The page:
Welcome back to Part 2 of Joy’s Journey “Finding Joy” as she continues her “story” through her childhood. If you missed Part 1, please catch up at http://www.lifeainteasystreet.com/?p=1941. (This is a weekly 8 part series.)
Our childhood was filled with dad working for Southern Bell as an outside plant manager, and mom was a stay at home mom, once she’d given birth to my brother. She tended to everyone’s wants and needs, always putting herself last. She was a wonderful homemaker, wife and mother, daughter, sister and friend. Just don’t mention that to her because she’d blush and then quickly change the subject. She wanted NO attention or praise – ever – for anything she did! Females who knew her, wanted to be like her. Males who knew her, wanted their wives to emulate her. She had NEVER tried a cigarette, alcohol or drugs and heaven forbid you weren’t going to hear a curse word cross those lips. She was kind to a fault.
She got up at 5:30 a.m. every morning to cook my father breakfast, lay out his suit for work and send him off with a kiss. She’d wake, feed us, and off to school we’d go. During the day she’d help others, run errands, or tend to her homemaker duties. She’d pick us up from school and make sure a delicious dinner was on the table when Dad got home from work where we’d all sit and share the days’ events. We ate dinner as a family until each of us left home to live on our own. Even then, we’d come back for Sunday dinners on occasion, and to this day, we live within 15 minutes of our parents and talk to them several times a week and see them at least once per week.
My dad was a little harder nut to crack. I was daddy’s little girl and my nickname was “Dink”. I was the apple of his eye and his little companion once he was home from work. Mom taught me, not knowingly, to be a people pleaser just like her. He never had to raise a hand to me but instead just look at me disapprovingly, and I would immediately straighten up. I wanted nothing but to please him. Mom didn’t have to spank me either, but I gave her a run for her money as an early teen because she was more of a pushover.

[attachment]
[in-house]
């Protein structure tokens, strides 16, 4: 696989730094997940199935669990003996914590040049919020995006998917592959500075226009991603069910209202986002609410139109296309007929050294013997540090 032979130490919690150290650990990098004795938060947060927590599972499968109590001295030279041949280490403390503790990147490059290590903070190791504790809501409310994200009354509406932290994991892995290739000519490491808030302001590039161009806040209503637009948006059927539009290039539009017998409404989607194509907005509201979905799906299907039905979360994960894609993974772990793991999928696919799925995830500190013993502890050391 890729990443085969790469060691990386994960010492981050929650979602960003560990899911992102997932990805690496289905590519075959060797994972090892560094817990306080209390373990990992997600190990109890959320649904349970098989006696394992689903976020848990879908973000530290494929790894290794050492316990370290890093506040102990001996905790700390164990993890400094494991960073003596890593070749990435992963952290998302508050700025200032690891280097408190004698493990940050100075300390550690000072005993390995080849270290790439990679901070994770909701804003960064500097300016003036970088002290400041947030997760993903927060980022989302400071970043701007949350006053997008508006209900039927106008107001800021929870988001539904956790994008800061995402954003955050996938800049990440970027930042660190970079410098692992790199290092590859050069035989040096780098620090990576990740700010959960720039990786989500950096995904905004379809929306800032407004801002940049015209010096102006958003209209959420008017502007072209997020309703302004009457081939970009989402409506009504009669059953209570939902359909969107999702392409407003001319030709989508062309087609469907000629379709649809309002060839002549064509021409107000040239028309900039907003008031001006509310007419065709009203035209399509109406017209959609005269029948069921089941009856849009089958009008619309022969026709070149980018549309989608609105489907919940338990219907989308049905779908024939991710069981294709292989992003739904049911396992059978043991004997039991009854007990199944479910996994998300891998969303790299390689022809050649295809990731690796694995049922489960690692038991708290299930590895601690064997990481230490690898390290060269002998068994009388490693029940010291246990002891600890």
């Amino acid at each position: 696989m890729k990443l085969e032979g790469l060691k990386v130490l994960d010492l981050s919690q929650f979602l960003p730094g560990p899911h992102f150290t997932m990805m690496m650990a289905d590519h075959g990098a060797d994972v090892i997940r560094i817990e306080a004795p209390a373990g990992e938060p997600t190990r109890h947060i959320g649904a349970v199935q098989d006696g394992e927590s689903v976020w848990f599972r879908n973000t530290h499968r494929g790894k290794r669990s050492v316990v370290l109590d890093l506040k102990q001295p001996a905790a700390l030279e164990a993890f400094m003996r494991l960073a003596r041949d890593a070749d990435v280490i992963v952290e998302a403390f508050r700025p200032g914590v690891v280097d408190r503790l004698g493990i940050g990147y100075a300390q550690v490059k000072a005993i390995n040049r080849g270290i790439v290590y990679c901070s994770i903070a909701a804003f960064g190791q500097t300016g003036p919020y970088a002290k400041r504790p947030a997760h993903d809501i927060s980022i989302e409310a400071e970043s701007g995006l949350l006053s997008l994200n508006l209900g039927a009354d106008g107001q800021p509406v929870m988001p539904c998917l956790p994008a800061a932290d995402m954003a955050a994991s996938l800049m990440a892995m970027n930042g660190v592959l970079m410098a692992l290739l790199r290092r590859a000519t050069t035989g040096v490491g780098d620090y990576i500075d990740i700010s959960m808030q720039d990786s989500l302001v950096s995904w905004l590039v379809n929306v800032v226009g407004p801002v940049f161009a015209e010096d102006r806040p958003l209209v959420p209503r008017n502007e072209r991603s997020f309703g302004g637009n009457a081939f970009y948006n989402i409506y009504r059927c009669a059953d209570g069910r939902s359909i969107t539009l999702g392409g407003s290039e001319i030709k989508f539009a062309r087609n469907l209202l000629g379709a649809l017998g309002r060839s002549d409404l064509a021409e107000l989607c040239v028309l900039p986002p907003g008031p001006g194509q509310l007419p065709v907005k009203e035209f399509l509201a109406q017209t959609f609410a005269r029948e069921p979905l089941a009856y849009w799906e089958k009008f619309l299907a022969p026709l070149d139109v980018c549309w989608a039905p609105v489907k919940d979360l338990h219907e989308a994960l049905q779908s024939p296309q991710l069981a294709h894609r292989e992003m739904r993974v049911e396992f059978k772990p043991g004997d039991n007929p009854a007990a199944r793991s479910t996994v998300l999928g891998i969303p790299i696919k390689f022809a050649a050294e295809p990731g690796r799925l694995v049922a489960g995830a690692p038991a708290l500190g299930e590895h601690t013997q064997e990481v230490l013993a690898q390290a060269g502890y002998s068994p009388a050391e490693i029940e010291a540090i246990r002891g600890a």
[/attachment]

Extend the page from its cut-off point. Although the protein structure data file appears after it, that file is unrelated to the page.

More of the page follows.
My brother, on the other hand, would push and push and push, so he was spanked and later occasionally got the dreaded belt (only on the butt). Dad mostly just hollered at him because he was so darned stubborn. I can remember my grandmother, Dad’s mom, asking him “How can you spank that precious boy?” My dad’s reply, “If I don’t, he’ll never learn to respect me or any other adult”. Dad was right because my brother turned out just fine, and he’s never had any run-ins with the law. Looking back now, I see how that whole “The apple doesn’t fall too far from the tree” saying is true where the four of us are concerned. I also see now how even simple childhood family dynamics were already laying the groundwork for my future issues with food.
Thank you for stopping in for Part II of Joy’s Journey. See you back here next Monday for more of Joy’s inspirational and amazing story of how she achieved health and wellness!